Assignee: kaie → bsmith
bsmith: SSL_RestartHandshakeAfterServerCert is broken even though it is exported
from ssl.def.  Adam Langley wrote a patch to fix it in 542832.
(In reply to comment #15)
> 
> * The bugs about the SSL thread accessing main-thread-only resources off the
> main thread would be fixed automatically, because the SSL thread would no
> longer exist.


I'm worried you might have false expectations.

I believe the SSL thread isn't the culprit for those bugs.

Necko uses multiple threads itself. Necko's socket transport threads are the ones that execute the read/write calls, and those are the ones that call into the I/O layers implemented by PSM and NSS.

When this happens, we access PSM resources from secondary threads (let's call the main thread the primary thread, and all other threads are secondary threads).

It has always been like that, even before we introduced the SSL thread.

Even if you removed the SSL thread, you would still have secondary threads executing PSM code that accesses Gecko resources.
I would have preferred if you had kept the ideas and bugs separate.
I would have preferred to keep this bug for the idea of multiple SSL worker threads, and not hijack it for the new idea.
As per Wan-Teh's comment, we would have to add the dependency to bug 511393, but that only applies to the new idea.
Depends on: 542832
The original idea to introduce multiple SSL worker threads will immediately allow for multiple parallel OCSP requests.

If your alternative solution doesn't allow that right away, it's not an improvement.
(In reply to comment #10)
> And to answer why it is possible to reenter the lock,
> nsSSLThread::checkHandshake calls
> nsSSLIOLayerHelpers::rememberPossibleTLSProblemSite that calls
> nsSSLIOLayerHelpers::addIntolerantSite that locks the helper lock.

The solution is probbaly to use a "monitor" (not a "lock").
> Change (or overload) nsCertVerificationThread::addJob() to return a 
> pollable event.

The SSL thread uses long lived pollable event objects.
I'm worried dynamically creating lots of pollable events might cause problems.

They are considered expensive objects. I think it would be better to have a pool and reuse the objects (this is the approach that my other thread used).

Some Firewall products track new server sockets on localhost (e.g. to identify backdoors). By using a pool of pollable events you also reduce the amount of interaction events.
> Replace "SSL_BadCertHook(fd, nsNSSBadCertHandler, infoObject)"
>     with "SSL_BadCertHook(fd, StartCertAuth, infoObject)."

I don't understand what the bad-cert-hook has to do with regular SSL connections, which don't involve bad certs.

In your proposal, StartCertAuth only gets called when a cert is bad. I believe that's not what you want.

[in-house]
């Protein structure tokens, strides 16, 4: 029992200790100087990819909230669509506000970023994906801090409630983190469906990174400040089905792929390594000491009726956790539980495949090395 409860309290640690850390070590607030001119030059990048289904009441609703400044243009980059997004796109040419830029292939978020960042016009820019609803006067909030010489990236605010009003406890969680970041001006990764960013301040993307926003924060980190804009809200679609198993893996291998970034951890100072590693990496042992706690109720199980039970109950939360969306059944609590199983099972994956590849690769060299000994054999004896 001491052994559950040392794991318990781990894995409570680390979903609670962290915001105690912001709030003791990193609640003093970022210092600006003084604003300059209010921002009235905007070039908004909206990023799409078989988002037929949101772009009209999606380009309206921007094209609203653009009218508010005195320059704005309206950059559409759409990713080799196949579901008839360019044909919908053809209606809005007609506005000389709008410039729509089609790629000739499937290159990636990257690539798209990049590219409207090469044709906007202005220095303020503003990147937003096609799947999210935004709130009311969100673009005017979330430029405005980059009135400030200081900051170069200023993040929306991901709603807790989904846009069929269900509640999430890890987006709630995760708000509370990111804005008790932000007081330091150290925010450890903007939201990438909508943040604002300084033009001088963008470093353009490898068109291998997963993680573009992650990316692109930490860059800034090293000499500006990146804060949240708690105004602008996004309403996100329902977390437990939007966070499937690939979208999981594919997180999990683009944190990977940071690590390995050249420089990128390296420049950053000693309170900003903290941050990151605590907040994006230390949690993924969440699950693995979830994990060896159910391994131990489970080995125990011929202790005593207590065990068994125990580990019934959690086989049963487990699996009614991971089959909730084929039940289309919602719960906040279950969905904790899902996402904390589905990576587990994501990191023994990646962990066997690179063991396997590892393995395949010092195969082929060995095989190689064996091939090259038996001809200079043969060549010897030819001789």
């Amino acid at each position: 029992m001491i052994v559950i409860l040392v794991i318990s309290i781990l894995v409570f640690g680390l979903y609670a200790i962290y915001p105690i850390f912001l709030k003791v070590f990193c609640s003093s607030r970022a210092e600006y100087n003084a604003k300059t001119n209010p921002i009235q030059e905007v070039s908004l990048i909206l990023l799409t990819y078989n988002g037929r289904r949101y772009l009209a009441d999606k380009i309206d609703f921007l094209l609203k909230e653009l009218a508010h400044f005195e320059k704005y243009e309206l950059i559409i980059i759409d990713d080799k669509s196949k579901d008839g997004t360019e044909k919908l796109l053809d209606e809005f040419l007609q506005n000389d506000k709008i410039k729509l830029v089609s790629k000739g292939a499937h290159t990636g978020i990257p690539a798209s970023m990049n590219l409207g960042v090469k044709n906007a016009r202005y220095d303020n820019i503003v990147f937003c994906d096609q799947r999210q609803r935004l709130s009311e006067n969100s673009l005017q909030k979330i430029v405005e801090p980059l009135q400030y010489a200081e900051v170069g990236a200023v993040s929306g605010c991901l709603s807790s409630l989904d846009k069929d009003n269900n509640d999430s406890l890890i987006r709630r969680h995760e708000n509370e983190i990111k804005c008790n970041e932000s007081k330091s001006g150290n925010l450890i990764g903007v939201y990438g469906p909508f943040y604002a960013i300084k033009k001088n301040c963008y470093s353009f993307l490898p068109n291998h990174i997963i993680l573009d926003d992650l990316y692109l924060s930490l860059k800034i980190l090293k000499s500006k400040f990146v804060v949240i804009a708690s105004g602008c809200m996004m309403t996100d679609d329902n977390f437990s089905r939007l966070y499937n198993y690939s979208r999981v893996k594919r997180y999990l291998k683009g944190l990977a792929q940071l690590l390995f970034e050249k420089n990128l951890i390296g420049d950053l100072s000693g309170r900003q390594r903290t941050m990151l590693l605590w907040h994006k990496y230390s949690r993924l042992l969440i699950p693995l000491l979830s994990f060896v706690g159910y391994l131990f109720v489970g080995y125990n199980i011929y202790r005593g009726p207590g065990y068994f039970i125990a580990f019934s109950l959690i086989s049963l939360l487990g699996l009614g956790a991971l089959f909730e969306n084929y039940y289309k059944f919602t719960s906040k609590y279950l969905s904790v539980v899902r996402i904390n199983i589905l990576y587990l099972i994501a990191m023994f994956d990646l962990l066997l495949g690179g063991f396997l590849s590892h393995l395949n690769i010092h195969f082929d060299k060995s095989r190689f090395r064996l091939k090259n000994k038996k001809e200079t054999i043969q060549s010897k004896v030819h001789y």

While I'm worried you have too much indirection in your proposal in general, I believe this is a place where it's obviously too indirect.

It seems, your plan is to wait until a cert is rejected as bad, and only then you want to start a verification? That doesn't sound right.

I might misunderstand your plan.
(In reply to comment #17)
> > * The bugs about the SSL thread accessing main-thread-only resources off the
> > main thread would be fixed automatically, because the SSL thread would no
> > longer exist.
> 
> I believe the SSL thread isn't the culprit for those bugs.
>
> Even if you removed the SSL thread, you would still have secondary threads
> executing PSM code that accesses Gecko resources.

Thank you for pointing this out.

(In reply to comment #19)
> The original idea to introduce multiple SSL worker threads will immediately
> allow for multiple parallel OCSP requests.
> 
> If your alternative solution doesn't allow that right away, it's not an
> improvement.

It would still be an improvement because all the traffic besides the processing of the server Certificate message would become de-serialized. It is true that the processing of certificates would still be serialized, but then we could implement a solution very similar to your multi-threaded solution for nsSSLThread, except for nsCertVerificationThread instead, like you mentioned in comment 21. 

(In reply to comment #21)
> I'm worried dynamically creating lots of pollable events might cause
> problems.
> 
> They are considered expensive objects. I think it would be better to have a
> pool and reuse the objects (this is the approach that my other thread used).

Seems reasonable to me.

(In reply to comment #22)
> > Replace "SSL_BadCertHook(fd, nsNSSBadCertHandler, infoObject)"
> >     with "SSL_BadCertHook(fd, StartCertAuth, infoObject)."
>